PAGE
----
In 13 seconds, Fulton Walker ran from being a cog on a very good team to being a chunk of NFL and Miami Dolphins history celebrated mostly for one moment.
That living piece of history died Wednesday at 58, as first reported by The Martinsburg Journal, the newspaper in Walker’s West Virginia hometown.
And, about now, Dolphins fans middle aged and older are searching YouTube for those 13 seconds, when Walker became the first player to return a Super Bowl kickoff or punt for a touchdown. The electric moment shot the Dolphins back into Super Bowl XVII’s lead, 17-10, 1:38 before halftime. The Dolphins never scored again in a 27-17 loss to Washington.
Before Walker’s 98-yard kickoff return, he’d shown impact play potential. In his rookie season, after the Dolphins drafted Walker in 1981’s sixth round out of West Virginia, he’d scored on a 90-yard kickoff return. He finished the strike-shortened 1982 season with three interceptions in nine games, second on the Dolphins, despite not starting a game for the NFL’s No. 1 defense.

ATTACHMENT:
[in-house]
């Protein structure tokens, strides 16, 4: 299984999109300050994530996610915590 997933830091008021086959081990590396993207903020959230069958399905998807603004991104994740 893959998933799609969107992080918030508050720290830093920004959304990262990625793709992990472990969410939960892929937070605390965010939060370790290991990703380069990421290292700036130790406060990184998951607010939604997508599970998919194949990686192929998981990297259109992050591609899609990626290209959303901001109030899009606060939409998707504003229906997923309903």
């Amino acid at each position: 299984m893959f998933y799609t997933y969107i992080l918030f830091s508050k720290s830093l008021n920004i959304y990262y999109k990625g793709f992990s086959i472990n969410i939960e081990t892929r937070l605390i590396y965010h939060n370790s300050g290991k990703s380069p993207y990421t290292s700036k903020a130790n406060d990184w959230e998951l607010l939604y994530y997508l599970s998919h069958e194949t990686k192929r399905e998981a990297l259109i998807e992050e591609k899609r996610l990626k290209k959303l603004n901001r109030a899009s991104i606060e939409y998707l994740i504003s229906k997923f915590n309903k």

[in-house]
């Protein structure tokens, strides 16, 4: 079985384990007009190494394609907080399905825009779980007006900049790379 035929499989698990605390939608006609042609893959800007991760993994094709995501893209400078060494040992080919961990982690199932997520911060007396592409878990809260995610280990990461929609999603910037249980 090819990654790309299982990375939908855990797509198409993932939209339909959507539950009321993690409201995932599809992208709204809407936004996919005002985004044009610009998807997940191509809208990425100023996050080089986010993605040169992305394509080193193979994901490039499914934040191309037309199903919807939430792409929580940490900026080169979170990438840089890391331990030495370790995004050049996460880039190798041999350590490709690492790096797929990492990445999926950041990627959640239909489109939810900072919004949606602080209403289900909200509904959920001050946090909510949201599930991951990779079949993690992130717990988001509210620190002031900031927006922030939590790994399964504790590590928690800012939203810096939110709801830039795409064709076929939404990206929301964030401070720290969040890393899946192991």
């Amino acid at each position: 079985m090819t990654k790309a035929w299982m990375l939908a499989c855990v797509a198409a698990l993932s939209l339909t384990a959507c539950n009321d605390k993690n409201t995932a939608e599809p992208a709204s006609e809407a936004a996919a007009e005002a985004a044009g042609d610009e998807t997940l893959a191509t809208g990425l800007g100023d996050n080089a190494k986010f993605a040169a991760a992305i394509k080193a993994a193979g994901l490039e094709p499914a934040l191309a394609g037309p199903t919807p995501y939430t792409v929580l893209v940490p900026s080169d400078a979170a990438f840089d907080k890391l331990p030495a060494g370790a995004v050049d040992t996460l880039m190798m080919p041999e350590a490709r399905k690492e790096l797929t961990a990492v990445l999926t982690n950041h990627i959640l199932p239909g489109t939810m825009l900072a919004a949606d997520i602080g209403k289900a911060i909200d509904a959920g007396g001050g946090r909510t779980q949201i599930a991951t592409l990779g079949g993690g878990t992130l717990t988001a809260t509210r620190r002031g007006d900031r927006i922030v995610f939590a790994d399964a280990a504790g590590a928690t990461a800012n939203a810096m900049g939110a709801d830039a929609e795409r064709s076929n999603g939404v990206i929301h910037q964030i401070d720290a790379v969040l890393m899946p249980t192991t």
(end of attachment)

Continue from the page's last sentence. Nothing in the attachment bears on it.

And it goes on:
Then, in those 13 seconds, Walker became a name connected to a Super Bowl Sunday moment, like “Jack Squirek” or “Jim O’Brien” or “David Tyree.” That the Dolphins lost mattered not. The breathtaking, unexpected thrill remained connected with Walker’s name the rest of his six-season NFL career. And beyond.
He’d make one more interception, in 1983, when he averaged a career high 26.7 yards per kickoff return. He returned a punt 70 yards for a touchdown for the then-Los Angeles Raiders in his last NFL season, 1986. But those 13 seconds prompted the West Virginia Sports Writers Association to name its recently created high school special teams player of the year award The Fulton Walker Award.
After his career, Walker lived in Martinsburg. The peers and family who knew him for everything but those 13 seconds called him by the nickname “Brother.” And one posted a very personal anecdote via Facebook to the comments section of The Martinsburg Journal’s obituary.